An undergraduate, having taken calculus and some physics, comes across the two-body problem. Specifically, what is the motion of two bodies in space acting under their mutual gravitational attraction? She quickly finds that she can solve the equations, and for given initial conditions, the solutions are conic sections. Then, the natural question to ask is: What is the solution if we now expand the system to three bodies? Here the problem is not so easy. In fact, it is impossible to solve in closed form.
This book begins by recounting what the student would have learned in that physics class and then goes into specifics of the three-body problem. Not only is the problem unsolvable in closed form; the solution, in general, involves chaotic dynamics. Nonetheless, there is much that can be learned by studying various forms of the problem under differing conditions. This book goes a long way to exploring these forms and explaining how the different scenarios can be approached.
The authors begin with a presentation of Newtonian mechanics and the solution of the two-body problem. The authors use physics to motivate the mathematics and derive the equations of motion — here, and throughout the book. Thus, the discussions are complete and present the ideas from the view of mathematical physics.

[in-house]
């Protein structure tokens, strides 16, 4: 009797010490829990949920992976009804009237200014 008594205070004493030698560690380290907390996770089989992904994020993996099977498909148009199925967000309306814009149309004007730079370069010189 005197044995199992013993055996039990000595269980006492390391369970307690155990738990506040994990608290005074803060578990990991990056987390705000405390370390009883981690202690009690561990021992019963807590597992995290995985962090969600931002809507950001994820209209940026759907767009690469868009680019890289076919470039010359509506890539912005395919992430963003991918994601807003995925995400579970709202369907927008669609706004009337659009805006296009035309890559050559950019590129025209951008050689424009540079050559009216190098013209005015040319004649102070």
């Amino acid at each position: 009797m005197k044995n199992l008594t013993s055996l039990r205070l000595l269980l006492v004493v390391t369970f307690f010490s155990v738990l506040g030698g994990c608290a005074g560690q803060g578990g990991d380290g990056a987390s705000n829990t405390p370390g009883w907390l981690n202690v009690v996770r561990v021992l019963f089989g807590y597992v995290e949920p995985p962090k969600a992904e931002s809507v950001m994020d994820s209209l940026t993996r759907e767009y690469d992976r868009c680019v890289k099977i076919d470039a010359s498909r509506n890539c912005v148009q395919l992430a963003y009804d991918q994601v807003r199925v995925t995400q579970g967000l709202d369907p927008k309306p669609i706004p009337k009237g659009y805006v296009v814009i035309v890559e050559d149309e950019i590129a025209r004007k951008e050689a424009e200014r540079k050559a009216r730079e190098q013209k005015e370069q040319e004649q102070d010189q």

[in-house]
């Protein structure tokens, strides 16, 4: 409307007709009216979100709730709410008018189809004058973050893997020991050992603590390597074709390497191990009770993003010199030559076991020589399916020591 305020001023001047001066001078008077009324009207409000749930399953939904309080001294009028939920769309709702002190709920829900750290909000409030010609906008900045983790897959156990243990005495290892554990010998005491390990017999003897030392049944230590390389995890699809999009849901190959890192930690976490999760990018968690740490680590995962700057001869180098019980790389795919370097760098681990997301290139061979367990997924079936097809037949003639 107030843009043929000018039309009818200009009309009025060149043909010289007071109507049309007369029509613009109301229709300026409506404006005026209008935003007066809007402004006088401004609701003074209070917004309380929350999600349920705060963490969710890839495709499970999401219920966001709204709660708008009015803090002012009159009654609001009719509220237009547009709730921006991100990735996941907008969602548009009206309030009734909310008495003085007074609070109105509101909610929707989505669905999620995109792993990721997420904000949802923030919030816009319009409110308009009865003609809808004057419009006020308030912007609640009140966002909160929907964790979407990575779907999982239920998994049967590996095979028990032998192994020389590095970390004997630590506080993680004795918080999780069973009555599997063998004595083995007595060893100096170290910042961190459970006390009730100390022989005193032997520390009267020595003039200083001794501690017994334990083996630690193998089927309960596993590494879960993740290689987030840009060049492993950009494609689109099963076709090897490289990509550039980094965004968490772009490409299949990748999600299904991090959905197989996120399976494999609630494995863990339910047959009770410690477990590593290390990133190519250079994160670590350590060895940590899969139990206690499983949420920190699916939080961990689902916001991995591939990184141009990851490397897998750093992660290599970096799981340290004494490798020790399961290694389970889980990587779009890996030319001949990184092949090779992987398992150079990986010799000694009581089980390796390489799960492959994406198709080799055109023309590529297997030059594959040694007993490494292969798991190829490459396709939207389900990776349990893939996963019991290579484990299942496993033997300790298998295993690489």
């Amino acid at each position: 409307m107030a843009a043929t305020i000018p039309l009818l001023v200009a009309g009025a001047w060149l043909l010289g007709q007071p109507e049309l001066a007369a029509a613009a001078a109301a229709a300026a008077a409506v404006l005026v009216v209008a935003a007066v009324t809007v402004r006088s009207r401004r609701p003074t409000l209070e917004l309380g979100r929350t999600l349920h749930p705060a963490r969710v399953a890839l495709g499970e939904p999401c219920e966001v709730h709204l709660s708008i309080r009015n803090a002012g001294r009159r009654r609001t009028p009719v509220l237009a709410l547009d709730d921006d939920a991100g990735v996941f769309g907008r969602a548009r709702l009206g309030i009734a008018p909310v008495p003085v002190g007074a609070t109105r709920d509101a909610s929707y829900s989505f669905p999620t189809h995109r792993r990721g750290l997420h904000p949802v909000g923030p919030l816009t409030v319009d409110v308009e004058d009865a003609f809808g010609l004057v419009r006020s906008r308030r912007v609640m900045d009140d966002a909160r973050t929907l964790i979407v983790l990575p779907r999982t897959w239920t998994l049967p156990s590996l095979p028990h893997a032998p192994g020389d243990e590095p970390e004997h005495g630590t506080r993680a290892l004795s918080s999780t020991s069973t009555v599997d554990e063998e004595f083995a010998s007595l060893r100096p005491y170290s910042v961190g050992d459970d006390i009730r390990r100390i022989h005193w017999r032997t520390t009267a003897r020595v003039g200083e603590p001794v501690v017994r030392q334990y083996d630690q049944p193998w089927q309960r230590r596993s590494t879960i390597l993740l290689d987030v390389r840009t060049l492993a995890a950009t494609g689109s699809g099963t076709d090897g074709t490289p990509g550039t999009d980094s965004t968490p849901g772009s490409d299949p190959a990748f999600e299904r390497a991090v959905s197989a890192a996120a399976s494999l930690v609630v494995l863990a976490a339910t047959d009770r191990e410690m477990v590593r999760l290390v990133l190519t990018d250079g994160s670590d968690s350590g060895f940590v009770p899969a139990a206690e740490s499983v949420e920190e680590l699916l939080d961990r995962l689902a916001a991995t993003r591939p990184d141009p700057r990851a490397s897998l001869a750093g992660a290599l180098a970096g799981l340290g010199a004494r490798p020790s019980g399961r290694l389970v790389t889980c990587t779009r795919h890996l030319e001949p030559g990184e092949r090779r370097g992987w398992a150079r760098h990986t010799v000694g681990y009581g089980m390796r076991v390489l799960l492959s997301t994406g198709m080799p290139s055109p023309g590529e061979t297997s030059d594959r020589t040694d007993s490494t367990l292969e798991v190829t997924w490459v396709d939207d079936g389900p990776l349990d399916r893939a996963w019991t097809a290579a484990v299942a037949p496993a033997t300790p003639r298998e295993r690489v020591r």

After discussion of the two-body problem we are introduced to Hamiltonian mechanics and some restricted three-body problems such as satellite orbits, and scatterings of bodies from a binary orbit. Other topics include escapes, three body scattering, and capture. The final topics deal with perturbations and various astrophysical problems such as black holes and the evolution of comet orbits.
Throughout the book the authors present diagrams to illustrate their points but these diagrams are limited in their utility. The authors could have presented more illustrative diagrams and figures to better qualify the text.
When I started reading I thought the book would discuss chaos and its relationship to the three body problem. After all, that's the first thought that comes to mind today. There is mention of this phenomenon, but very little, and no attention given to simulating orbits of three-body motion. For me, this was a disappointment.
Finally, the spirit of the book is mathematical physics; consequently, the authors often leave it to the reader to sort through the mathematics. I often found, for example, that I had to review earlier parts of the text and search for the equations — always present somewhere in the text but not explicitly noted nor cited — needed to follow the derivations and fill in many of the steps.
In short, this is a good text on the mathematical physics of the problem for the experienced practitioner. Everyone else, I'm afraid, will find it a challenge to read and follow the mathematics.
David Mazel received his doctorate from Georgia Tech and is a practicing engineer in Washington, DC. His research interests are in the dynamics of billiards, signal processing, and cellular automata.